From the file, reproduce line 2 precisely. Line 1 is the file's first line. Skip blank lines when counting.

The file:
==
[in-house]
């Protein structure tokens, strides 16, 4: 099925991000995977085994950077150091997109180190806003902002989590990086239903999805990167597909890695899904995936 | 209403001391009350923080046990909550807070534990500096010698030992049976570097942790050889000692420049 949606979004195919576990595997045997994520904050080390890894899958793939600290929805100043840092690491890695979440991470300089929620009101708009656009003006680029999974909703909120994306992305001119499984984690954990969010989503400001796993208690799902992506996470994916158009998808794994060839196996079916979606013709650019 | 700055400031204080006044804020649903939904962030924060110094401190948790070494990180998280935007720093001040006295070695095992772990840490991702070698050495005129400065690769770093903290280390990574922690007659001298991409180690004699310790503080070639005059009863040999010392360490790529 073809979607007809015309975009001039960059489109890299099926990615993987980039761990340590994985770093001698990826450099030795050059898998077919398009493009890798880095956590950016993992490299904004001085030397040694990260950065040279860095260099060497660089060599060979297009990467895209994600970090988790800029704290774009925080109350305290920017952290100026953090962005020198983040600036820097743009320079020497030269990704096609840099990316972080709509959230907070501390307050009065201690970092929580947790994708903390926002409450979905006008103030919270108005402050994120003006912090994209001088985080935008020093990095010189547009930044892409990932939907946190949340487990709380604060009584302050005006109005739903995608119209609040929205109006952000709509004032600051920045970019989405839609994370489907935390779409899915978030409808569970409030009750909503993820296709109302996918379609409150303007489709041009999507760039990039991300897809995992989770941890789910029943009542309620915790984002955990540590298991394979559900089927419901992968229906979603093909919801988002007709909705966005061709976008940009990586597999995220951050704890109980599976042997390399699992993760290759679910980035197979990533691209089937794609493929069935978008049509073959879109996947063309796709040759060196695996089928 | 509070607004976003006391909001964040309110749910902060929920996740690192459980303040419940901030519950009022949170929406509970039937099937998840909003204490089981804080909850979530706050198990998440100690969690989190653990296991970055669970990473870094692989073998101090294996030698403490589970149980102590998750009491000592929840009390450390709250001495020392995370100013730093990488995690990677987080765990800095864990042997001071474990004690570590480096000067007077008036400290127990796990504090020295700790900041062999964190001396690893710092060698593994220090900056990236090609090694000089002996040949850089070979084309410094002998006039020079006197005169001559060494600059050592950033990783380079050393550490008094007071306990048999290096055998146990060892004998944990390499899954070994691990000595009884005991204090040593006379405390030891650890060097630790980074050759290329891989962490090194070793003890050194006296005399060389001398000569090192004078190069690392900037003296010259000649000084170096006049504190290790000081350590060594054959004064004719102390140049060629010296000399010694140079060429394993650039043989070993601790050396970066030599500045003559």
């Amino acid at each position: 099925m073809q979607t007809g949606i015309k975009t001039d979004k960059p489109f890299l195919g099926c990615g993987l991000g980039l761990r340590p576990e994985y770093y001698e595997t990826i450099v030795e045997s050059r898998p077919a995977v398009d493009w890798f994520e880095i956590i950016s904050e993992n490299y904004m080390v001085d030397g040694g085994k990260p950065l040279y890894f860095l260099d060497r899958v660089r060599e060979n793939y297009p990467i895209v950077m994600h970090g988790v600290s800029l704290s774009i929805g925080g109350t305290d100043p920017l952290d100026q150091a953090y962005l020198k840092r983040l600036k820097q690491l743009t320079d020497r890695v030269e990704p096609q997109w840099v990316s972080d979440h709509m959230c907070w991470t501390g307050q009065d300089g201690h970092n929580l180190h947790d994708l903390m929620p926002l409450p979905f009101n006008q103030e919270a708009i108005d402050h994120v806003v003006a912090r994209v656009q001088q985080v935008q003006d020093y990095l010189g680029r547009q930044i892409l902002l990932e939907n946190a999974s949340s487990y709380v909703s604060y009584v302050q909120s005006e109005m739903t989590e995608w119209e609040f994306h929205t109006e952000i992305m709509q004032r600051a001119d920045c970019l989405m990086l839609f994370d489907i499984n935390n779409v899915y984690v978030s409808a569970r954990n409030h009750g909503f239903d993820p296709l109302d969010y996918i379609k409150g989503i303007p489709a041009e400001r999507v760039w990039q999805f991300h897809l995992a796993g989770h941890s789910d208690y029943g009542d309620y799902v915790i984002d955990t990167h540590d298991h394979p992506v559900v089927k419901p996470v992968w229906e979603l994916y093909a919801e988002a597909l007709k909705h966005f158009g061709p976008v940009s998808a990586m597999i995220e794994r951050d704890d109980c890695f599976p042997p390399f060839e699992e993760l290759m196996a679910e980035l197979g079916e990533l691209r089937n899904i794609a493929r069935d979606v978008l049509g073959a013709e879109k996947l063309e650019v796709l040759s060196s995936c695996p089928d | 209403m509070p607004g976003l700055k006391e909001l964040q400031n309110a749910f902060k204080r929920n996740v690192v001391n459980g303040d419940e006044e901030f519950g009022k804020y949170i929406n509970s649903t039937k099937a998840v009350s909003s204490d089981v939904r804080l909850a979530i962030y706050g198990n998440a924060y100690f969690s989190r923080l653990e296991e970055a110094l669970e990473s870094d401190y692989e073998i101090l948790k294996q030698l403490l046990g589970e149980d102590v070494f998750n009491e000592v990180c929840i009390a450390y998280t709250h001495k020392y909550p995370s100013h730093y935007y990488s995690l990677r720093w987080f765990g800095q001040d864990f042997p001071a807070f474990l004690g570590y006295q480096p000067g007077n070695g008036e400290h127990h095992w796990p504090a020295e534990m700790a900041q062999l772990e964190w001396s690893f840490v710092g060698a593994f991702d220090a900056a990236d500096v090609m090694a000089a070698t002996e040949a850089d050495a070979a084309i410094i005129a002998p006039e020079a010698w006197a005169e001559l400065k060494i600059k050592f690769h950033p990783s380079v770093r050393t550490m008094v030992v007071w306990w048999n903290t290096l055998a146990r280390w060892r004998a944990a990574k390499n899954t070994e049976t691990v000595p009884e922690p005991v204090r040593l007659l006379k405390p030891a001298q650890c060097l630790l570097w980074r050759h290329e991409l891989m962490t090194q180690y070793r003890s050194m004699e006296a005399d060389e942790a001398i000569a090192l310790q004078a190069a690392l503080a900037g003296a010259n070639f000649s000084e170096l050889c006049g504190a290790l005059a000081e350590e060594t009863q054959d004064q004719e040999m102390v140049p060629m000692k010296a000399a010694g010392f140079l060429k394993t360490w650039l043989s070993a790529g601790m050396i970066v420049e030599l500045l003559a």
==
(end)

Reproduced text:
């Protein structure tokens, strides 16, 4: 099925991000995977085994950077150091997109180190806003902002989590990086239903999805990167597909890695899904995936 | 209403001391009350923080046990909550807070534990500096010698030992049976570097942790050889000692420049 949606979004195919576990595997045997994520904050080390890894899958793939600290929805100043840092690491890695979440991470300089929620009101708009656009003006680029999974909703909120994306992305001119499984984690954990969010989503400001796993208690799902992506996470994916158009998808794994060839196996079916979606013709650019 | 700055400031204080006044804020649903939904962030924060110094401190948790070494990180998280935007720093001040006295070695095992772990840490991702070698050495005129400065690769770093903290280390990574922690007659001298991409180690004699310790503080070639005059009863040999010392360490790529 073809979607007809015309975009001039960059489109890299099926990615993987980039761990340590994985770093001698990826450099030795050059898998077919398009493009890798880095956590950016993992490299904004001085030397040694990260950065040279860095260099060497660089060599060979297009990467895209994600970090988790800029704290774009925080109350305290920017952290100026953090962005020198983040600036820097743009320079020497030269990704096609840099990316972080709509959230907070501390307050009065201690970092929580947790994708903390926002409450979905006008103030919270108005402050994120003006912090994209001088985080935008020093990095010189547009930044892409990932939907946190949340487990709380604060009584302050005006109005739903995608119209609040929205109006952000709509004032600051920045970019989405839609994370489907935390779409899915978030409808569970409030009750909503993820296709109302996918379609409150303007489709041009999507760039990039991300897809995992989770941890789910029943009542309620915790984002955990540590298991394979559900089927419901992968229906979603093909919801988002007709909705966005061709976008940009990586597999995220951050704890109980599976042997390399699992993760290759679910980035197979990533691209089937794609493929069935978008049509073959879109996947063309796709040759060196695996089928 | 509070607004976003006391909001964040309110749910902060929920996740690192459980303040419940901030519950009022949170929406509970039937099937998840909003204490089981804080909850979530706050198990998440100690969690989190653990296991970055669970990473870094692989073998101090294996030698403490589970149980102590998750009491000592929840009390450390709250001495020392995370100013730093990488995690990677987080765990800095864990042997001071474990004690570590480096000067007077008036400290127990796990504090020295700790900041062999964190001396690893710092060698593994220090900056990236090609090694000089002996040949850089070979084309410094002998006039020079006197005169001559060494600059050592950033990783380079050393550490008094007071306990048999290096055998146990060892004998944990390499899954070994691990000595009884005991204090040593006379405390030891650890060097630790980074050759290329891989962490090194070793003890050194006296005399060389001398000569090192004078190069690392900037003296010259000649000084170096006049504190290790000081350590060594054959004064004719102390140049060629010296000399010694140079060429394993650039043989070993601790050396970066030599500045003559």